6 Great Steps to Know to Create Successful GUI for Apps and Websites
In web designing, great Graphic User Interface plays an indispensable role in helping the user to complete a given task as simple and effectively. All websites and apps have different design principles and different functions, but they have one thing in common – effective GUI design. GUI designs create the background of any app or website which a web designer can't create. So, if you are a web designer or want to be then you should understand the right meaning of Graphic User Interface before joining any web designing courses. But one has ever thought that how we create these great Graphic User Interfaces for the web.
There are 6 great steps that one can follow for creating a great Graphic User Interface for the Web which actually works.
1. Mind Map
It is a technique that issued for gathering information and organising the related domain information using different combinations of radiating lines, keywords, pictures, images, symbols, and assorted colours to highlight the key points on a unruled sheet of paper.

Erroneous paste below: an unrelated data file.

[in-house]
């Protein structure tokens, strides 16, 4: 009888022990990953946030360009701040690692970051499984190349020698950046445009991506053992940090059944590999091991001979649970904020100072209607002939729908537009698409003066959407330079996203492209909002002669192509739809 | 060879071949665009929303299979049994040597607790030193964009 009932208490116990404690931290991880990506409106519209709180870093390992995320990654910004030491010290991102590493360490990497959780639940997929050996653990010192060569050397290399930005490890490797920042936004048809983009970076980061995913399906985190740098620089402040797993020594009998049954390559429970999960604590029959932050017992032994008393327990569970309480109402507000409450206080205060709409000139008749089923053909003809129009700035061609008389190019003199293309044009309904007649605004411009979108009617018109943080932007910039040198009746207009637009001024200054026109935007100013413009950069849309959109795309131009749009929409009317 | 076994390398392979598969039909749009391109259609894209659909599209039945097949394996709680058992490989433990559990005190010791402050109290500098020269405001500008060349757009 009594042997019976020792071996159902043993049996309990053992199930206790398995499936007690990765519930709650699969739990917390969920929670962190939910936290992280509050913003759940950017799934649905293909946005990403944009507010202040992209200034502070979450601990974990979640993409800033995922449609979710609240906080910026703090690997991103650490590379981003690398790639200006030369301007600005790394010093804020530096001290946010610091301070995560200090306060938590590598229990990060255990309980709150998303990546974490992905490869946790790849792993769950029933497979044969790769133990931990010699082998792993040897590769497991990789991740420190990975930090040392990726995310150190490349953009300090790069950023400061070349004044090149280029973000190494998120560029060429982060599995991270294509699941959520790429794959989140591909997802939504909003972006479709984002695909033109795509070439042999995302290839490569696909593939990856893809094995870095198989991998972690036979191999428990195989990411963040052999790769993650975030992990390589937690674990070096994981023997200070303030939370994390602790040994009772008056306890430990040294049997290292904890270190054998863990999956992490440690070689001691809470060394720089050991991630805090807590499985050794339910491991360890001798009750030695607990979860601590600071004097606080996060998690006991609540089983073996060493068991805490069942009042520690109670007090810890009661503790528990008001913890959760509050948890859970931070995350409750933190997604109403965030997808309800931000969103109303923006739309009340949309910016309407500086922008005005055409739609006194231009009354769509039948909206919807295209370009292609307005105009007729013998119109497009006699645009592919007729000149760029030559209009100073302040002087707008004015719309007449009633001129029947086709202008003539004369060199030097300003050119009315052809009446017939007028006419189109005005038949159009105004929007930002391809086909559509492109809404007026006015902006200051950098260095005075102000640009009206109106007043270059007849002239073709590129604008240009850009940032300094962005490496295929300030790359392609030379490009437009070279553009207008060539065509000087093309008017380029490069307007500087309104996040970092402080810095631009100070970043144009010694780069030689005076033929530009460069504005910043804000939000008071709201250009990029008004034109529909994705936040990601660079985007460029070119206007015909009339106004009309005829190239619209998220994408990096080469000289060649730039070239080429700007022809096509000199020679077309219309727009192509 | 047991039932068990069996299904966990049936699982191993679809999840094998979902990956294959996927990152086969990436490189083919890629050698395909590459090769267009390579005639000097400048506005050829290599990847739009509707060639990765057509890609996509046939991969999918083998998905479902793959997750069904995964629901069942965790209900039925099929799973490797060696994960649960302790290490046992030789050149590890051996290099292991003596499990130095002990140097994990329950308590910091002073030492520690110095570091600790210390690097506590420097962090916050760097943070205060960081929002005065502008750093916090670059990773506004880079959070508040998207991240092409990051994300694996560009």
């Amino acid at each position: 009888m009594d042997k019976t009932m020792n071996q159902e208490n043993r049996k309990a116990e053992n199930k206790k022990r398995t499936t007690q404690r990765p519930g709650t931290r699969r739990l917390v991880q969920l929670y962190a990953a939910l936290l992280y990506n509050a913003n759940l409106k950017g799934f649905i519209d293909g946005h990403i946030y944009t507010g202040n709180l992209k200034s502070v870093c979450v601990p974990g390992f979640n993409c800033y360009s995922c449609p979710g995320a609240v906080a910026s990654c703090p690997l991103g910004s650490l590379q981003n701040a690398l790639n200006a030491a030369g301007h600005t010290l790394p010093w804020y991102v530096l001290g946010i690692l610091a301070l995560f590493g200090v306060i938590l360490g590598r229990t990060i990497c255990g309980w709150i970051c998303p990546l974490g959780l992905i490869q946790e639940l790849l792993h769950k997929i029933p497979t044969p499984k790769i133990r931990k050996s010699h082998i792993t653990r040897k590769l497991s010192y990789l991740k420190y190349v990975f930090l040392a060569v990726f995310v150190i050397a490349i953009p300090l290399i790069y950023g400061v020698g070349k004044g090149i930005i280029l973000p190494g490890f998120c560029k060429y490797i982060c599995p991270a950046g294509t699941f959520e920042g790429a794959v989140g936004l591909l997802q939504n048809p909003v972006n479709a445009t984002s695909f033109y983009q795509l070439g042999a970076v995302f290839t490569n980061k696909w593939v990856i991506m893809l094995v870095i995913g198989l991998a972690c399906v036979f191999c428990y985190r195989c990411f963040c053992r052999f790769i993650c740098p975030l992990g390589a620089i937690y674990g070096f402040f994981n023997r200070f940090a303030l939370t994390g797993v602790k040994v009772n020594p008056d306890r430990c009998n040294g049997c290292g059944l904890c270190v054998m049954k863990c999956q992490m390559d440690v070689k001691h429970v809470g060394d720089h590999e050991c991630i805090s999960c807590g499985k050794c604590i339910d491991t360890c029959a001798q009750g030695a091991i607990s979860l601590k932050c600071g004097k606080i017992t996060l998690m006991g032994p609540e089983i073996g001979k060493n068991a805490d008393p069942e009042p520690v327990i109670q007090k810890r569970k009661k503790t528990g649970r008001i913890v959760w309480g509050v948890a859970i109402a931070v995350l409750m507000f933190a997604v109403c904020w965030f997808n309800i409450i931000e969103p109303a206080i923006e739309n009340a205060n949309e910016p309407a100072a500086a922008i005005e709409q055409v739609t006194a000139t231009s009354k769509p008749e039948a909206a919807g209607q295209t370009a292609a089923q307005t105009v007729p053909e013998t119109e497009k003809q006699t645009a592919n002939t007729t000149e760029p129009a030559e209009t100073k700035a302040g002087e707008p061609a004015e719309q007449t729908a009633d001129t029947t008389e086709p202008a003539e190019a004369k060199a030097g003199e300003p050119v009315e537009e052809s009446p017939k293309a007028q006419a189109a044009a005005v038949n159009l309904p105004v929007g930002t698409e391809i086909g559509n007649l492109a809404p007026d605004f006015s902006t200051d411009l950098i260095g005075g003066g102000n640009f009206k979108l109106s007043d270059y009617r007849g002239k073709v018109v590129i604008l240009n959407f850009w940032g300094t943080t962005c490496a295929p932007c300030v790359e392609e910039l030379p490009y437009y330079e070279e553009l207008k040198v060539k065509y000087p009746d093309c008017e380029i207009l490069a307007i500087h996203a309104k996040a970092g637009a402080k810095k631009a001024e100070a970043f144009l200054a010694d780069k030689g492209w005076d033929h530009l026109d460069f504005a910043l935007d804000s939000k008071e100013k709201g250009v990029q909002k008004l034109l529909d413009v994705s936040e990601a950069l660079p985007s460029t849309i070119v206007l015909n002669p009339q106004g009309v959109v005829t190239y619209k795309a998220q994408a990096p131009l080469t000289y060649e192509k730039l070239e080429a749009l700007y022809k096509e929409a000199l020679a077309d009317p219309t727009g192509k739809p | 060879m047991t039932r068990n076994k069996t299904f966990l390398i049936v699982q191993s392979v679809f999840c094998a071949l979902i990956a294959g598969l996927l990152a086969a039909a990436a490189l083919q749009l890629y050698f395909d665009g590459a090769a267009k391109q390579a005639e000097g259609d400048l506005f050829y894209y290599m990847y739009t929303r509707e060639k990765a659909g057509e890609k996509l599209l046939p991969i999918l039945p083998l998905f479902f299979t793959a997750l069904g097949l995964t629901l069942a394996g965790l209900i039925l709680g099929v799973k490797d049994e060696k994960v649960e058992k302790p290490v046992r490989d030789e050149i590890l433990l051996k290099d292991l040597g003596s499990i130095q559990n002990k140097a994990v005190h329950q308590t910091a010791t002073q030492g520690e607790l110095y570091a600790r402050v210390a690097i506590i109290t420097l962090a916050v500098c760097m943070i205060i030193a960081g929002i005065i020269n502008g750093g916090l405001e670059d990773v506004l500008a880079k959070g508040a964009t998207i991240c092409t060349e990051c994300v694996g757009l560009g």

Its main advantage comes from its ability to provide relevant information, with the main idea appearing right in the centre, and the bulk of other supporting information, which is then highlighted via radiating lines from the centre with keywords, and emphasized via images, symbols, and colours.
A design will turn out to be clean and crisp every time if you include in it- colors, typography and grid. It is a highly desirable phase of any design project. One should have a brief study of what to design, how to design, what is the feasibility, and how long would it take to complete it. Another idea in mind-mapping is that before implementing make a bullet note of series of steps that is required in the whole process.
Navigation consists of a series of choices:- Do you want to click or scroll? Read or watch? Enter data or hit the back button? Within the confines of two-dimensional space, we often must decide without seeing what will follow.
Sketches are the most popular technique in GUI. It is a very efficient and speeds up the process of mind map. With the help of sketches one will be able to figure out how your app will work to get desired results. Sketches help to convey ideas, demonstrate functionality, visualize user flow, and illustrate anything that requires human interaction. Before sketching, you should have a clear idea of the problem you are solving or the business objective for something new you are designing. Research is where the initial ideas begin to build, so that you can decide what you are designing. Sketching helps you extract different ideas quickly to start designing the look and feel you want to create.